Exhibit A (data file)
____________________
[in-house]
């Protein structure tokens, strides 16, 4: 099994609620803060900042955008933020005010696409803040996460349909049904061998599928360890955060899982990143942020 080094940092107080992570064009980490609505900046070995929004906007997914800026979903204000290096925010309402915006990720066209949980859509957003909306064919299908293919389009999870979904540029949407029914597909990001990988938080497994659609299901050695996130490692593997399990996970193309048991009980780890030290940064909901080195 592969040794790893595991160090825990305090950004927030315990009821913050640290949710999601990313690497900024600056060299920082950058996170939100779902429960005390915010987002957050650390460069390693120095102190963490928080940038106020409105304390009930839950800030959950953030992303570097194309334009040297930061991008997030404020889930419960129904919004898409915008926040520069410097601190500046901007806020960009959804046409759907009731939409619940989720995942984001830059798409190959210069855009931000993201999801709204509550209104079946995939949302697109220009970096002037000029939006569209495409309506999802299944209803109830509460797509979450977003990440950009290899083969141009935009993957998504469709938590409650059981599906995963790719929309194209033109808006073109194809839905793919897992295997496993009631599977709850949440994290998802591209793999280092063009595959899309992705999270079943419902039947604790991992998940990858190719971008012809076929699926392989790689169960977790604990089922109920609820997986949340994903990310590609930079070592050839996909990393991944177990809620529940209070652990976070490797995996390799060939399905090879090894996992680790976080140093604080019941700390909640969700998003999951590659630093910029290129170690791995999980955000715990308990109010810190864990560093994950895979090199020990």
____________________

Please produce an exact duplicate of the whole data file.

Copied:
[in-house]
């Protein structure tokens, strides 16, 4: 099994609620803060900042955008933020005010696409803040996460349909049904061998599928360890955060899982990143942020 080094940092107080992570064009980490609505900046070995929004906007997914800026979903204000290096925010309402915006990720066209949980859509957003909306064919299908293919389009999870979904540029949407029914597909990001990988938080497994659609299901050695996130490692593997399990996970193309048991009980780890030290940064909901080195 592969040794790893595991160090825990305090950004927030315990009821913050640290949710999601990313690497900024600056060299920082950058996170939100779902429960005390915010987002957050650390460069390693120095102190963490928080940038106020409105304390009930839950800030959950953030992303570097194309334009040297930061991008997030404020889930419960129904919004898409915008926040520069410097601190500046901007806020960009959804046409759907009731939409619940989720995942984001830059798409190959210069855009931000993201999801709204509550209104079946995939949302697109220009970096002037000029939006569209495409309506999802299944209803109830509460797509979450977003990440950009290899083969141009935009993957998504469709938590409650059981599906995963790719929309194209033109808006073109194809839905793919897992295997496993009631599977709850949440994290998802591209793999280092063009595959899309992705999270079943419902039947604790991992998940990858190719971008012809076929699926392989790689169960977790604990089922109920609820997986949340994903990310590609930079070592050839996909990393991944177990809620529940209070652990976070490797995996390799060939399905090879090894996992680790976080140093604080019941700390909640969700998003999951590659630093910029290129170690791995999980955000715990308990109010810190864990560093994950895979090199020990």